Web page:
Ordinary income is mostly comprised of net business income, fixed compensation, interest, dividends, rents, royalties, and short-term (less than a year) capital gains. Unlike ordinary income, there is greater risk involved with long-term (more than a year) capital investments. Private equity firms typically make investments over a 3 to 7 year term. The risk of tying up capital savings for many years is that the investment might be lost entirely, or may not return any profit at all. So is carried interest the same as ordinary income? Centuries of sound and settled tax policies say no. But Barack Obama, a novice, with no business experience, and a track record of failed economic policies; and Warren Buffett, a retiring billionaire, who has profited from lower taxes on carried interest during his lifetime, say yes. So who’s right, centuries of proven economic science, or 32 months of butt kissing and B.S.?

The Obama-Buffett Rule presumes that carried interest is the same as ordinary income and should be taxed at ordinary income tax rates of up to 35%, instead of at capital gains rates of up to 15%. The contention that the profits earned through long-term capital investment, which involves placing previously taxed income at risk through investing in risky business ventures, which employ hundreds of thousands of American workers, and which help drive the American economy, should be taxed at the same rate as fixed compensation, such as wages earned from labor, is quite a leap. The problem with Obama’s latest Socialist twist is that unlike fixed compensation, which is properly taxed as ordinary income, carried interest, garnered through private equity investments, only rewards general partners if, at the end of the term, the fund actually results in a net gain.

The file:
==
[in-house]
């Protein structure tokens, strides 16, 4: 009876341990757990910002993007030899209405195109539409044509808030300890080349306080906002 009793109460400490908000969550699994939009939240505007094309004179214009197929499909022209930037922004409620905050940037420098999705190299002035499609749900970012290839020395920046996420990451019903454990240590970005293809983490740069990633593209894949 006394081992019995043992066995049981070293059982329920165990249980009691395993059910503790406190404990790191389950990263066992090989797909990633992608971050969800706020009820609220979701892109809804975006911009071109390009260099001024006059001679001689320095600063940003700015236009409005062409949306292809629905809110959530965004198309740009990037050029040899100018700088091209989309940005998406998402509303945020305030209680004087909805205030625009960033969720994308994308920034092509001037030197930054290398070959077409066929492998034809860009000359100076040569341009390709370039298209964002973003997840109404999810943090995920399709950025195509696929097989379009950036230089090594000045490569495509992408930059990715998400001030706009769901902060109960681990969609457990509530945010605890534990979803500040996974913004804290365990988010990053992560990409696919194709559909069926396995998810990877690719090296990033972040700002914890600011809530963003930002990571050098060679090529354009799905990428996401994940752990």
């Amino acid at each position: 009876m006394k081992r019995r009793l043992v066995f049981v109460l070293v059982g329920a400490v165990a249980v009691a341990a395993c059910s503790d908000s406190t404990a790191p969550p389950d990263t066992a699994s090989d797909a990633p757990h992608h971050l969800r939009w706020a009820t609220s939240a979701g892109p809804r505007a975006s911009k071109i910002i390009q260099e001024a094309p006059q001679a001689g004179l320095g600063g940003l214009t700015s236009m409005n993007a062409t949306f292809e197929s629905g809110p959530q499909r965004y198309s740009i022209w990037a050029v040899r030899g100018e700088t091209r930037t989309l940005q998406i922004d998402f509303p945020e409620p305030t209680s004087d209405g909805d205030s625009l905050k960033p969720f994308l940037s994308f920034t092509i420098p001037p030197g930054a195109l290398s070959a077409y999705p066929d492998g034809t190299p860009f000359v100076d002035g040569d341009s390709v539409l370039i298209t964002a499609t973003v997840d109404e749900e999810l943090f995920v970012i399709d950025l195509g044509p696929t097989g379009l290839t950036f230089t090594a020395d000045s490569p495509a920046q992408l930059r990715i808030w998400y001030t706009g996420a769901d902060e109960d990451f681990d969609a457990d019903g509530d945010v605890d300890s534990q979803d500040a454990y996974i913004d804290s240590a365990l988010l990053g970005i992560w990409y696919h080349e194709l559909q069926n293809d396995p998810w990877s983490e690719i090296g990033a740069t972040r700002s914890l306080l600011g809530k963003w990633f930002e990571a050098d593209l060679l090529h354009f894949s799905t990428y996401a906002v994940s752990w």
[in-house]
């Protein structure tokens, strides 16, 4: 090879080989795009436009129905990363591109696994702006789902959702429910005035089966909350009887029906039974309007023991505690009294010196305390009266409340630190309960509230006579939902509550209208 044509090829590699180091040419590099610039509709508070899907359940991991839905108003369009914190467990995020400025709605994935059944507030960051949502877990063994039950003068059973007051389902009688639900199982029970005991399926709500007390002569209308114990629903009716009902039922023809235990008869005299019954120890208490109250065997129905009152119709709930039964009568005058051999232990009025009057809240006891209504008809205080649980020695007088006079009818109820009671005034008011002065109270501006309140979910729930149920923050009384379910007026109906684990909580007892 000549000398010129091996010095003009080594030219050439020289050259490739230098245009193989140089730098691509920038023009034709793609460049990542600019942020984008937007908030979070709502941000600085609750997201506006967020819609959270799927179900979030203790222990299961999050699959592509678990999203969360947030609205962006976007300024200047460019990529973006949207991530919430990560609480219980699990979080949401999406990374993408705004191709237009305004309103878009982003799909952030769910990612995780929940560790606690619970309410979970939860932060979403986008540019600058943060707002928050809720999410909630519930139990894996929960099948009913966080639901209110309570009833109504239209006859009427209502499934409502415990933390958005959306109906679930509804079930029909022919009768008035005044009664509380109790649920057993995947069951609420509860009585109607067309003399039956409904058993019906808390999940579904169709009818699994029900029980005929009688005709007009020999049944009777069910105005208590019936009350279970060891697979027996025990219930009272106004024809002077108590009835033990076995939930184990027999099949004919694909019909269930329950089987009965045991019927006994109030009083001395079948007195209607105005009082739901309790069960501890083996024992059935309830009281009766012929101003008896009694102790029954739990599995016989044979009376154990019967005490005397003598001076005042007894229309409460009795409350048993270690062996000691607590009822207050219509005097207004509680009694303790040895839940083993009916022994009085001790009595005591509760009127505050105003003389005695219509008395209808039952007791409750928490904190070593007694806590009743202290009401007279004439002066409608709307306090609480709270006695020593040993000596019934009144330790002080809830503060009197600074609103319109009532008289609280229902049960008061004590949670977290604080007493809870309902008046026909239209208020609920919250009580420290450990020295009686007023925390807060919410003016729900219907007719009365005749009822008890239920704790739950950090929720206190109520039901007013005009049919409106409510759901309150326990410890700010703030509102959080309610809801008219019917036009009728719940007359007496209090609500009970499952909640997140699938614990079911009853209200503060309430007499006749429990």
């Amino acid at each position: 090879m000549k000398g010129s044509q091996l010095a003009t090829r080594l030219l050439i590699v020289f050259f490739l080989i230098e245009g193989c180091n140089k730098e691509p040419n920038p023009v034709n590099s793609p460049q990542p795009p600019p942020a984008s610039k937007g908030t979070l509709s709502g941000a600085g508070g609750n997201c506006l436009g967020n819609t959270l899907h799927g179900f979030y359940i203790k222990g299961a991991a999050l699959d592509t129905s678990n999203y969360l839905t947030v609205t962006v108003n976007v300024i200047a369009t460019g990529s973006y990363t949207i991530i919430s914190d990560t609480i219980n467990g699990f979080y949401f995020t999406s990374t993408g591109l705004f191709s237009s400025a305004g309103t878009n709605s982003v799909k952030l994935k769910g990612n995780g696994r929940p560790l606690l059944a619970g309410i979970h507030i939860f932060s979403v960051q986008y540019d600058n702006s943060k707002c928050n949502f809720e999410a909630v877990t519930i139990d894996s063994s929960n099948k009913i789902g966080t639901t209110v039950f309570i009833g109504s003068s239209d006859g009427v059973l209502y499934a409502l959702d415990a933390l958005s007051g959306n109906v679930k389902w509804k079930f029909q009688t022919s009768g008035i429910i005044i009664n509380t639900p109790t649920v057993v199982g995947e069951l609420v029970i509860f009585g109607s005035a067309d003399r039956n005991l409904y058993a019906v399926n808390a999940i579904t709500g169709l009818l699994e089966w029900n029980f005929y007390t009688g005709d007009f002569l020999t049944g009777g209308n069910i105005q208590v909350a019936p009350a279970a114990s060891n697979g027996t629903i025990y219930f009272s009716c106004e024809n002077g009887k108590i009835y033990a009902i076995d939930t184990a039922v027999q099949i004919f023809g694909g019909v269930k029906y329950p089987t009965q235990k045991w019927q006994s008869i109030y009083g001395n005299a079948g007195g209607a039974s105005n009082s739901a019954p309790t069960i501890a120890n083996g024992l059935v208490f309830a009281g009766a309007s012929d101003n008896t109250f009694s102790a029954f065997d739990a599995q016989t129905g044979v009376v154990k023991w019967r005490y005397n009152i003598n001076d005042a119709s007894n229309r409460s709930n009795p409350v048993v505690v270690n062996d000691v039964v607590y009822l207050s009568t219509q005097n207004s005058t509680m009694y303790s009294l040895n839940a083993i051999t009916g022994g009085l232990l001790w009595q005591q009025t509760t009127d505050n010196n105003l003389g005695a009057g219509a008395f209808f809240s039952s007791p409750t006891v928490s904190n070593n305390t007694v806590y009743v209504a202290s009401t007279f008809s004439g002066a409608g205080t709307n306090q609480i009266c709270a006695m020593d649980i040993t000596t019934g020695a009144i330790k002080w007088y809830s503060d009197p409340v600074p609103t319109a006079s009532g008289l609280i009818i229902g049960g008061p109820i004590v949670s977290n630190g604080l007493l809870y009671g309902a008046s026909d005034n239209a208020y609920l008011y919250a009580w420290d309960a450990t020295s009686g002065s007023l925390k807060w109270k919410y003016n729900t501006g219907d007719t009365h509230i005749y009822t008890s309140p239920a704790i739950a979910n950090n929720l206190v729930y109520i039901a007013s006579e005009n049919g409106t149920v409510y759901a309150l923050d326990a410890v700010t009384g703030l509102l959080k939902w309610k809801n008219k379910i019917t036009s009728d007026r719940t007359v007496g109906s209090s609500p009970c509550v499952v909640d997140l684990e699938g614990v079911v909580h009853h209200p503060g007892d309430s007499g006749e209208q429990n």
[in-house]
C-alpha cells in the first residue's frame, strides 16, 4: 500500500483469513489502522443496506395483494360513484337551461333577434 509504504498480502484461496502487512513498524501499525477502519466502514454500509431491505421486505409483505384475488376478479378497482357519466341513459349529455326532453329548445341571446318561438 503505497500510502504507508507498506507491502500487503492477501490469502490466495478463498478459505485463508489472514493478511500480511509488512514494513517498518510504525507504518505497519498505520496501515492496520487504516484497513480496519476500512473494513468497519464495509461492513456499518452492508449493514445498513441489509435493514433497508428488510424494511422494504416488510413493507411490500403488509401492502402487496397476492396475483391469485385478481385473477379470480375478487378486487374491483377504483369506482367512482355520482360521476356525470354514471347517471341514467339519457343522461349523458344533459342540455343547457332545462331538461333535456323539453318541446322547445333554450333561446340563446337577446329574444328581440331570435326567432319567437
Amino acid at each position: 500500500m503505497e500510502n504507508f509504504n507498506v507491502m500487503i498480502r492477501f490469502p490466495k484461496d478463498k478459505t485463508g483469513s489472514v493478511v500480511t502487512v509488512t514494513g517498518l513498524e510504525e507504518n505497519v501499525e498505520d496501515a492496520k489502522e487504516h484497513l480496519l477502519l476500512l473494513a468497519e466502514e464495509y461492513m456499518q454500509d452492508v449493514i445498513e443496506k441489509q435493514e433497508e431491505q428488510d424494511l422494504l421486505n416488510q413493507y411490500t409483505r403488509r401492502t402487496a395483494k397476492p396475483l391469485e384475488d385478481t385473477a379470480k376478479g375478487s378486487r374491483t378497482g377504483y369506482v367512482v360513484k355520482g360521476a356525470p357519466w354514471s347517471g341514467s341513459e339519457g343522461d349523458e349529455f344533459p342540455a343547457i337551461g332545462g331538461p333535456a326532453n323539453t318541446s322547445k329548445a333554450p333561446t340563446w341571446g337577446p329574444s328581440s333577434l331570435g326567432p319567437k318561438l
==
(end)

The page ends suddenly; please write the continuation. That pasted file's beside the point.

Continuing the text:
To break this down further, you have on the one hand wage earners, who work 40 hours per week, get paid weekly (or semi-monthly), consume most of their pay, and have taxes withheld from each paycheck. And on the other hand, you have private equity partners who work on a project for 3 to 7 years, expending capital and sweat equity, aiding in the employment of thousands of tax paying workers, helping make tax paying businesses profitable, and ultimately hoping to, at the end of the term, regain their investment along with a handsome profit. So is carried interest the same as ordinary income? Is all income created equal? Is Capitalism the same as Socialism? Do words still have meaning?